Sony Ericsson Goes With NXP for NFC Technology


It’s not an exciting device announcement, folks, but we just got a quick glimpse into the future of Sony Ericsson’s products. NXP has announced that Sony Ericsson has selected them for embedded NFC technology in the future. If you don’t remember, NXP produces the same chip found inside the Nexus S. It’s an intelligent chip with security features for applications of all types. It’ll be fully compatible with Google Wallet, Google’s mobile payment service set to come out soon.

Sony Ericsson got off to a slow start on Android, but they have caught up in a big way and are looking to surpass the competition with future devices. They have quickly become the fastest growing manufacturer in terms of popularity around the world, and now they’re poised to strengthen their position in mobile more than they already have with today’s deal.

It may be some time before we hear of devices with this technology inside as Sony Ericsson still has a stable of Xperia devices to bring out, but at least we know they’ll be bringing the goods soon enough. Read on for full press details.

Sony Ericsson selects NXP’s NFC Solution for its Android-based Smartphones

NFC enables mobile entertainment experiences

Today NXP Semiconductors N.V. (NASDAQ: NXPI) announced that its world leading near field communication (NFC) technology has been selected by Sony Ericsson for inclusion in its Android-based smartphones. Sony Ericsson, a leading, global mobile handset manufacturer focused on communications and entertainment, will use NFC to further enhance its consumers’ mobile experiences, creating a portfolio of smartphones that enable mobile transactions. Using simple touch gestures, consumers will be able to make purchases or connect to a point of sale (POS) terminal, ticketing terminal or location-based promotional tag simply and securely with their NFC-enabled smartphones.

NXP provides complete embedded, secure NFC solutions and recently announced that its NFC software is open source on the Android platform and enables the Google Wallet application. Sony Ericsson intends to use the NXP PN65 NFC solution in their Android-based smartphones, which includes the NFC radio controller, the embedded secure element and NFC software. The embedded secure element enables NFC to be used for mobile transactions. Building on NXP’s extensive background in secure identification, the PN65 uses advanced cryptography to offer the highest level of security for transactions, with the technology already being extensively used in contactless banking cards, e-passports, e-ID cards and secure access systems.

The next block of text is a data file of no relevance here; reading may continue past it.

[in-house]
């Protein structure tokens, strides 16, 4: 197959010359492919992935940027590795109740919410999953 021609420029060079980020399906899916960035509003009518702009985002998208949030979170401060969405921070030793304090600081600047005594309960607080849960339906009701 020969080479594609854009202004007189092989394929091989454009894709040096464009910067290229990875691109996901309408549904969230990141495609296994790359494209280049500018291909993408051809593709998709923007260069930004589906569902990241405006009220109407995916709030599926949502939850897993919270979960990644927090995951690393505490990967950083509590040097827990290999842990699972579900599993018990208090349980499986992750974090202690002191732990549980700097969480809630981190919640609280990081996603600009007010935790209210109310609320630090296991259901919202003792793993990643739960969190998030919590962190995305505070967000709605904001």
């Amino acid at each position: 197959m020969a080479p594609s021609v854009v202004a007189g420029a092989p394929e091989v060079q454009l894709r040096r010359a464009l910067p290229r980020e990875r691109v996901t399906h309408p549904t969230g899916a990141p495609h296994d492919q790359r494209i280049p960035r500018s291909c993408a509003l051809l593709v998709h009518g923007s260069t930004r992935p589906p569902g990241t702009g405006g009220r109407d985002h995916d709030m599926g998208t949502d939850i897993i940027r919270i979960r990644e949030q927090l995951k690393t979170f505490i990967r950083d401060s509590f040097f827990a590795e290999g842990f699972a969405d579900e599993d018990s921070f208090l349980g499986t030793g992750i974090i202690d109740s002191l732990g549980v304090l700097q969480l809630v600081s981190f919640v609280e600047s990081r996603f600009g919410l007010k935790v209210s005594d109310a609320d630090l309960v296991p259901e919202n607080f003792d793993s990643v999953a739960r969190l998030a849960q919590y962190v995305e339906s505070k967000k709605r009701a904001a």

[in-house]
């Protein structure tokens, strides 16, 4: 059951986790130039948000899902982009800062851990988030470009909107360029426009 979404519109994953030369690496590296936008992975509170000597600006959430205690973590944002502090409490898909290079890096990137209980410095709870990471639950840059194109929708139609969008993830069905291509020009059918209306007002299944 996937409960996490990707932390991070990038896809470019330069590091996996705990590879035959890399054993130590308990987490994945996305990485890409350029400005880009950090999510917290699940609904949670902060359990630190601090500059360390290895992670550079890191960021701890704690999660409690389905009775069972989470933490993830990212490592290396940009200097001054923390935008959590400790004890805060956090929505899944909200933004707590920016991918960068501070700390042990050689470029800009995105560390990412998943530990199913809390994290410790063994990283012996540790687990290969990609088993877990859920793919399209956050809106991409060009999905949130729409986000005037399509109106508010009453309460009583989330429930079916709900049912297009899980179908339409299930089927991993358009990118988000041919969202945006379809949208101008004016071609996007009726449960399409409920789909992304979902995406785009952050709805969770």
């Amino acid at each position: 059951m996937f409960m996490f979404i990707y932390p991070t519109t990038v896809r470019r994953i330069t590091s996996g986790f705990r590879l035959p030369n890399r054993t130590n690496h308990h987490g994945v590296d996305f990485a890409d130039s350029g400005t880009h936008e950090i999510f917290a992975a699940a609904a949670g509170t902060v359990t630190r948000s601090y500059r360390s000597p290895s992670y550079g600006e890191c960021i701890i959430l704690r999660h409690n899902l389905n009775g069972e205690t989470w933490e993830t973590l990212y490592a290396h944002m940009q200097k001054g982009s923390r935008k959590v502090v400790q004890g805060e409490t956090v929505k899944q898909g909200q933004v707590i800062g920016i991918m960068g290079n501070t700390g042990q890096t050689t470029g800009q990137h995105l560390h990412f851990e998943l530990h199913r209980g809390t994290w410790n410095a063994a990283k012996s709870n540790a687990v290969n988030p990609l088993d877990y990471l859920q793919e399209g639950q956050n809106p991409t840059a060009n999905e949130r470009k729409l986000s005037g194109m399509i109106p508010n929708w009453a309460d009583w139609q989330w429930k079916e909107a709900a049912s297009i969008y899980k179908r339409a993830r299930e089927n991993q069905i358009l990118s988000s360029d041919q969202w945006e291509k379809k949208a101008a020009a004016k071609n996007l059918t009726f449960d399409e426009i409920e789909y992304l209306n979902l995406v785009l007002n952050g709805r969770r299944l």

“Building on Sony Ericsson’s leadership in Android and mobile gaming, the integration of near field communication into our Android-based Xperia™ portfolio is another step in delivering the most entertaining smartphones,” said Jan Uddenfeldt, Chief Technology Officer at Sony Ericsson. “NFC offers our consumers the ability to broaden their communication experience beyond the phone, and we are poised to drive the development of new, exciting and creative entertainment experiences.”

“This latest move from Sony Ericsson is another proof point of the strong momentum and potential of NFC,” said Rick Clemmer, president and CEO, NXP Semiconductors. “Based on continued strong customer endorsements we have the opportunity to increase the sales of our NFC products 2-4 times as a percentage of total NXP revenue in the second half of 2011 from the approximately one percent it represents today. NFC offers a game-changing opportunity for mobile phone manufacturers to provide creative and innovative smartphones to their customers.”

NFC is a market proven technology co-invented by NXP in 2002. In 2004 NXP co-founded the NFC Forum to lead the collaboration with all industry stakeholders and help standardize the technology. NFC technology evolved from a combination of contactless identification (RFID) and interconnection technologies. Ranked as the number one contactless IC vendor by ABI Research for three years in a row, NXP is the global leader in NFC solutions, field proven in over 150 NFC trials and landmark commercial deployments worldwide.

Quentyn Kennemer
The "Google Phone" sounded too awesome to pass up, so I bought a G1. The rest is history. And yes, I know my name isn't Wilson.

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  1. fuck iPhone im getting an arc

  2. The Japanese version of the Arc, the Arco already has NFC. They really should have been smart and included it in other regions as well.

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